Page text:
Foreign buying estimates are off their late-2014 high, according to agent estimates

According to the FNB Estate Agent Survey, foreigner buying of domestic property appears to have “settled down” to sideways movement, after some prior years of strengthening.


The FNB Estate Agent Survey for the 2nd quarter of 2016 appears to point to a lack of any noticeable direction in foreigner buying of South African residential property of late.

In the survey, FNB asks respondents to provide an estimate of the percentage of total home buyers that are foreigners. Using a 2-quarter moving average for smoothing purposes, the estimated percentage of foreign buyers has moved in a “narrow” range near to the 5% level over the last 3 quarters, moving slightly from 4.8% of total buying in the 1st quarter of 2016 to 5.11% for the two quarters up to the 2nd quarter of 2016, which is the same as the 5.11 of 3 quarters ago.

After a noticeable recovery in the estimated levels of foreigner buying from a 2% low late in 2010, the estimated percentage of foreign buyers peaked at 5.77% in the final 2 quarters of 2014. So recent quarters’ estimates are a bit off that 2014 estimated high.

Viewing foreign buying in a different way, FNB asks agents if they have experienced foreign buyer numbers to have increased, decreased or remained the same. In this question, they have 5 answer options, “There is a lot more foreign buying”, “a little more foreign buying”, the same amount of foreign buying”, a little less foreign buying”, or a “lot less foreign buying”.

When using this questioning, an equal percentage of agents see an increase in foreign buyer numbers compared to those seeing a decline, and, the percentage of agents seeing an increase has shown a declining trend since a peak reached in the final quarter of 2014.

In the 2nd quarter 2016 survey, 1% of respondents perceived “a lot more foreign buyers”, 9% “a little more foreign buyers”, 81% saw “unchanged foreign buyer levels”, 8% indicated a “little less foreign buyers” and 2% a “lot less foreign buyers”.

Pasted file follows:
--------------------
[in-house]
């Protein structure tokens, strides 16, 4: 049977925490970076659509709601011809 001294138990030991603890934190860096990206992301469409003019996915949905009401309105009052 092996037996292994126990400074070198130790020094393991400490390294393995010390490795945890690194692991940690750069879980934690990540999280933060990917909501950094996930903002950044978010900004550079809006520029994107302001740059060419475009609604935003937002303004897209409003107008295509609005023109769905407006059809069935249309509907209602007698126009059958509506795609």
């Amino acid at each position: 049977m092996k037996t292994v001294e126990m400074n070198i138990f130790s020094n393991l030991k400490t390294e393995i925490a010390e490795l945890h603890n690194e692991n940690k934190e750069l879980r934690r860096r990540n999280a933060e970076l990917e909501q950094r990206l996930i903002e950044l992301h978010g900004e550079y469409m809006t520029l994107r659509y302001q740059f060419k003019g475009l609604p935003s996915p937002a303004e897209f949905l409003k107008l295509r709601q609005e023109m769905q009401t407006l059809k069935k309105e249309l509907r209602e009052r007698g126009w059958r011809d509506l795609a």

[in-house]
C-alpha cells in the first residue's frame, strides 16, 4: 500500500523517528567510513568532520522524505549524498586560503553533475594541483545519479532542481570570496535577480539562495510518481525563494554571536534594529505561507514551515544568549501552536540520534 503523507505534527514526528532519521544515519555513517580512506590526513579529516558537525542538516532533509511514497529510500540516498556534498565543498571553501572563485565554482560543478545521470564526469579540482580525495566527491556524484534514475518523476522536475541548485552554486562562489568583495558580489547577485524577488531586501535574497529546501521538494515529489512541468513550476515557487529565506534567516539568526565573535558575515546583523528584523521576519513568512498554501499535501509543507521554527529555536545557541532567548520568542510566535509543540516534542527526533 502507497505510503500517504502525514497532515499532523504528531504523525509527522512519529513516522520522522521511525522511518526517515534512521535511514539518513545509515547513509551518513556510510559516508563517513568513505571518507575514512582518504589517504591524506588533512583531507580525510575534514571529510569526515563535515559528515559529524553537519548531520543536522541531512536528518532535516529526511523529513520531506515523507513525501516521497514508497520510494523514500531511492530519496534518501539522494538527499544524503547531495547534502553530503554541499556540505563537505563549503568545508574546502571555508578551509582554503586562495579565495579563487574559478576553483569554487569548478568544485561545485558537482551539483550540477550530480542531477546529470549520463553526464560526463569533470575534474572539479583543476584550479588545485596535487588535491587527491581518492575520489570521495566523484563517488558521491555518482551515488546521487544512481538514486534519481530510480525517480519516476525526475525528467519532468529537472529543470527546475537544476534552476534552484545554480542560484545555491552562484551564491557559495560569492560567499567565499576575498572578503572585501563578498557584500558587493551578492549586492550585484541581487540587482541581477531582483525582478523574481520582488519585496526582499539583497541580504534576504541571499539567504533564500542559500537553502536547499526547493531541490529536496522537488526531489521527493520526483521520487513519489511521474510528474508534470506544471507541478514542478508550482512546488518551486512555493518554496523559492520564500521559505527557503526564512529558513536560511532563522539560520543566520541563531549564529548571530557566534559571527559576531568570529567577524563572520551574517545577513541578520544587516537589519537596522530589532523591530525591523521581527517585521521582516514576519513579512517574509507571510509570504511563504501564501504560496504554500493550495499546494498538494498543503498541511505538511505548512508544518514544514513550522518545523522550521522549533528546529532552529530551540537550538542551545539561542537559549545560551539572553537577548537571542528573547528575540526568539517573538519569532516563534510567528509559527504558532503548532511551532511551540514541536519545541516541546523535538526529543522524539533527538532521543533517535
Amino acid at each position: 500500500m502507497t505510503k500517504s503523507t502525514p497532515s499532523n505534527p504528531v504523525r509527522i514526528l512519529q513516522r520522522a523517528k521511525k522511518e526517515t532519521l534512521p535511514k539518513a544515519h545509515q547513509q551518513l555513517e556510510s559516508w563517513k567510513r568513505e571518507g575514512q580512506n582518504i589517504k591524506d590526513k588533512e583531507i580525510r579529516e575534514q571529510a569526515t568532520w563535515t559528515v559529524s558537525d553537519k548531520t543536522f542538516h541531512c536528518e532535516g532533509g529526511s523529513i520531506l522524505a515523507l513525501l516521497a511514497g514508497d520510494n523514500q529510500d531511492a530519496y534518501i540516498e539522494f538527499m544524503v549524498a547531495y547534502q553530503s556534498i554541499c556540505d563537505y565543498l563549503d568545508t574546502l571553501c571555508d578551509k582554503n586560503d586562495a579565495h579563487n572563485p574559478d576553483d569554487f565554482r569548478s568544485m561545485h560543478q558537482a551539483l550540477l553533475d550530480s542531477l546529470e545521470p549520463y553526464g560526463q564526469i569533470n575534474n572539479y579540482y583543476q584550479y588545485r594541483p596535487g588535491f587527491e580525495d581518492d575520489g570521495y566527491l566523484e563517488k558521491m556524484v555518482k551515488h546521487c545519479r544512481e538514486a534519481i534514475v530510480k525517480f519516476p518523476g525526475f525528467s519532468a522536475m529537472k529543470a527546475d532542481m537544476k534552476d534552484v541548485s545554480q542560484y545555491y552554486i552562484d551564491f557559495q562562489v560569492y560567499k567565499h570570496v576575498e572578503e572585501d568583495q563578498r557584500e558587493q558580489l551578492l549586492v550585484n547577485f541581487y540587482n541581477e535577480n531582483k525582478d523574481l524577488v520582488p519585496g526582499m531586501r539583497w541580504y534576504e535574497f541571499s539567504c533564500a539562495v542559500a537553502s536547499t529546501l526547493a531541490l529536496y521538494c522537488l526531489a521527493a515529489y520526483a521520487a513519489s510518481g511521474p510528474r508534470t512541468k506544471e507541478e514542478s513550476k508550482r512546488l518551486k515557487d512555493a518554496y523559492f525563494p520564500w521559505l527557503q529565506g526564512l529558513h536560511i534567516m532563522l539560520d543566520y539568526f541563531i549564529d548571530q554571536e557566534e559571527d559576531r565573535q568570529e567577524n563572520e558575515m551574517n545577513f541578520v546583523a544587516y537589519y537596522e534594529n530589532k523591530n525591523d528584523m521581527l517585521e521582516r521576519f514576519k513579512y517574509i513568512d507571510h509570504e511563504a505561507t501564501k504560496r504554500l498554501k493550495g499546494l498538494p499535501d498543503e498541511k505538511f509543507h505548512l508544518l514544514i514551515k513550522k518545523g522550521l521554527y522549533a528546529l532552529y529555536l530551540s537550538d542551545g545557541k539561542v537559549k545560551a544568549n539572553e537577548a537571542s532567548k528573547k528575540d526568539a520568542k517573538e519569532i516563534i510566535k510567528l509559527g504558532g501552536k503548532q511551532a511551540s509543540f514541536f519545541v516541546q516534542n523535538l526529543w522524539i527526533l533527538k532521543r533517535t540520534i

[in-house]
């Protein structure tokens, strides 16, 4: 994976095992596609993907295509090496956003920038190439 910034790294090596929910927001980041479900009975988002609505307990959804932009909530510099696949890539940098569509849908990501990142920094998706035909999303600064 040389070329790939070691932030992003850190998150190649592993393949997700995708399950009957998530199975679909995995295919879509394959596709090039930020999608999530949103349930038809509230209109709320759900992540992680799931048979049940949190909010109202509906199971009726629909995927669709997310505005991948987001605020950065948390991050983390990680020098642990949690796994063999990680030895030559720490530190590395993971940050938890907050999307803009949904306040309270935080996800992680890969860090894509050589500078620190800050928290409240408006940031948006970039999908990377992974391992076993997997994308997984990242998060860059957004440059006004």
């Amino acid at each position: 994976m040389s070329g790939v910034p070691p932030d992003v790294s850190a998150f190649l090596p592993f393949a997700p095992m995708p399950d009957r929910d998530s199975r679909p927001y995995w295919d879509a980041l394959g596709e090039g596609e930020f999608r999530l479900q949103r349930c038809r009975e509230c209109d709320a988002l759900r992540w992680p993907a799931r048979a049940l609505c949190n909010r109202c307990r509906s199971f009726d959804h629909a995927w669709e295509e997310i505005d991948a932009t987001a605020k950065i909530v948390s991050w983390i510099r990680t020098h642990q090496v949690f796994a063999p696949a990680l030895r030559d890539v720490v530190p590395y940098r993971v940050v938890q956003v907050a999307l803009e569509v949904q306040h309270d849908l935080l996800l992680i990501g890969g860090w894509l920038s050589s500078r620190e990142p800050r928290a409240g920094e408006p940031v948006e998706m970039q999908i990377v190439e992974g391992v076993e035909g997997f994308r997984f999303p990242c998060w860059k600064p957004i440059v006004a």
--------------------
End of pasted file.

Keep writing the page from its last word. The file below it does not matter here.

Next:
This means that 10% of agents pointed to “more foreign buyers” and 10% “less foreign buyers”. This distribution represents a weakening from a high back in the 4th quarter of 2014, where 16%% of agents surveyed had pointed to “more foreign buyers” against 2% saying “less foreign buyers”.

Taking the quarterly distributions, FNB constructs its Foreign Home Buying Confidence Index on a scale of -2 to 2, where +2 would imply 100% of respondents claiming a “lot more” foreign buyers and -2 meaning a 100% saying a “lot less”, with all the other possible distributions somewhere in between. This index’s value has declined from a +0.17 high at the end of 2014 to -0.01 by the 2nd quarter of 2016.

The index is thus very slightly, but insignificantly, negative, suggesting agents as a group point to more-or-less sideways movement in foreign buyer numbers, after the pace of growth had broadly slowed over the past year-and-a-half.

Therefore, the lines of questioning regarding foreign home buying suggest a more-or-less sideways movement in recent times, or at least no further strengthening, after a prior strengthening trend through 2012 to 2014.


Of interest is the ongoing gradual change in the key sources of foreign buying over the longer term, with more coming from the rest of the African Continent in recent years.
Foreign buying of SA property by African Continent buyers saw its share of total foreigner buying decline mildly in the 1st half of 2016 to 27.5%, from a 2-quarter moving average of 31% for the 1st quarter of 2016.